Finally, you will want to fund your account. The institution where you are opening the account will ask where the funds will be coming from: another financial institution, a rollover from another retirement plan, such as a 401(k), or a check which you will be sending.

You will need to make contributions to your IRA each year by the due date of your tax return. In 2018, for example, the contribution deadline was April 17.

As for the minimum amount needed to open an IRA, with many institutions there isn’t one. Of course, you will need money in your account to make any investments. If you open a traditional IRA and want to purchase a single share of Apple stock, for example, you will need a couple hundred dollars in your account, both to buy the stock and to cover any brokerage fees for the trade.

As for maximum contributions to your IRA, as of 2018 the law allows a total IRA contribution for the year of $5,500 (or $6,500 if you are 50 or older). Keep in mind these maximums apply to your total IRA contribution for the year even if you have traditional and Roth IRAs (and yes, you can have both).

How Can I Invest my IRA?

With most types of IRAs, your options may be limited to conventional investment vehicles such as stocks, bonds, mutual funds, and money markets.

You may also want to research the specific investment options available through each of the financial institutions where you are considering opening your IRA. Some offer many more options than others.

The Self-Directed IRA: A Little-Known IRA Offering Big Investment Choice

If you are interested in a more hands-on role in your retirement investments, you might also consider a self-directed IRA. This little-known type of IRA allows you both greater control over managing your investments and potentially more freedom in the types of investments you can make than most other IRAs offer.

With a self-directed IRA, for example, you can invest directly in real estate, precious metals, private businesses, and other types of what the IRS calls “alternative assets,” which you generally cannot invest through conventional IRAs.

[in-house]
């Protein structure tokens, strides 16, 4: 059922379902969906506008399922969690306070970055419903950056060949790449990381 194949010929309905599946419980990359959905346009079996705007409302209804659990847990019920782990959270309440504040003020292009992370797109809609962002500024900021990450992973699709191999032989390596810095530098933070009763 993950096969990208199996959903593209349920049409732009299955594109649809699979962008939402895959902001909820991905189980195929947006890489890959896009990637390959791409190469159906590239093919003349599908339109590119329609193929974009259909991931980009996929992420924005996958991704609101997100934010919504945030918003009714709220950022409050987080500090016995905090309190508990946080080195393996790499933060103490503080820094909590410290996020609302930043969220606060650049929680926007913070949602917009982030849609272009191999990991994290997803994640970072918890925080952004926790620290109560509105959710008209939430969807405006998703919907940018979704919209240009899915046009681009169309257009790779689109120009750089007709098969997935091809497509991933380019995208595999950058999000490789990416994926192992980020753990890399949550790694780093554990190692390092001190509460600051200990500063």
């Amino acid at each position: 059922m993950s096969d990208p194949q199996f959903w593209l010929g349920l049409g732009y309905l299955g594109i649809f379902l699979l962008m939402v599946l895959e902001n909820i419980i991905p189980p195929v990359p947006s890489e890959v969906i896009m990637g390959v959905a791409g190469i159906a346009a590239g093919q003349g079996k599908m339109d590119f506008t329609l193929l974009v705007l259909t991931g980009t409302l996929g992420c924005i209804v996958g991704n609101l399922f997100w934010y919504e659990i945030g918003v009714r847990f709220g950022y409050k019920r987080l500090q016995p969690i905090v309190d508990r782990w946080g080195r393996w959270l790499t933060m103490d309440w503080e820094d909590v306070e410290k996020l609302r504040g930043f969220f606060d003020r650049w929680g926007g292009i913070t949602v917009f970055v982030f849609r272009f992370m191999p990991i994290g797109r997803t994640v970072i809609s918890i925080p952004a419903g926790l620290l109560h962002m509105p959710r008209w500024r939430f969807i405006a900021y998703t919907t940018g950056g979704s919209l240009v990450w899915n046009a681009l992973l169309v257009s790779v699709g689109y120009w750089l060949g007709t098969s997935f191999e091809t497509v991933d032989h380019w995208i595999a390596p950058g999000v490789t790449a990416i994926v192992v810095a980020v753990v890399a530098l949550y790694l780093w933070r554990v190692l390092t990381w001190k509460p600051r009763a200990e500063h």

One of the most popular investments for self-directed IRA holders is commercial real estate, and one of the most popular ways to invest directly in commercial real estate is through a Real Estate Investment Trust (REIT). REITs can have the objective of appreciation and cash-flow similar to commercial real estate without any of the responsibilities for the day-to-day management of the properties. However, there are risks to investing in REITs including the loss of capital, so it is important to understand any investment before allocating to it.

You can use the funds in your self-directed IRA to purchase equity in non-traded REITs or other types of real estate, and give these investments the opportunity to potentially grow within your IRA. Allocating some of your retirement account to an investment such as a REIT may provide you diversification as well as income that may grow and compound within your IRA over time.

Which Institutions Will Serve as IRA Custodian for Your Non-Traded REITs, and Which Won’t?

It is also important to know that many of the traditional brokerage companies and financial institutions may not serve as custodians for alternative investments such as non-traded REITs.

One example of a company that will serve as the custodian for your self-directed IRA and allow you to invest your account in non-traded REITs is IRA Trust Services. This company, for the record, is RealtyMogul’s preferred custodian and serves as both administrator and trustee for our self-directed IRAs.

To discover how you can invest your self-directed IRA in large-scale commercial properties, managed by experts, read our 5 Steps to Invest Your Retirement Funds in a MOGULREIT.

 


By Brigitte Remy-Yee, Senior Content Manager at RealtyMogul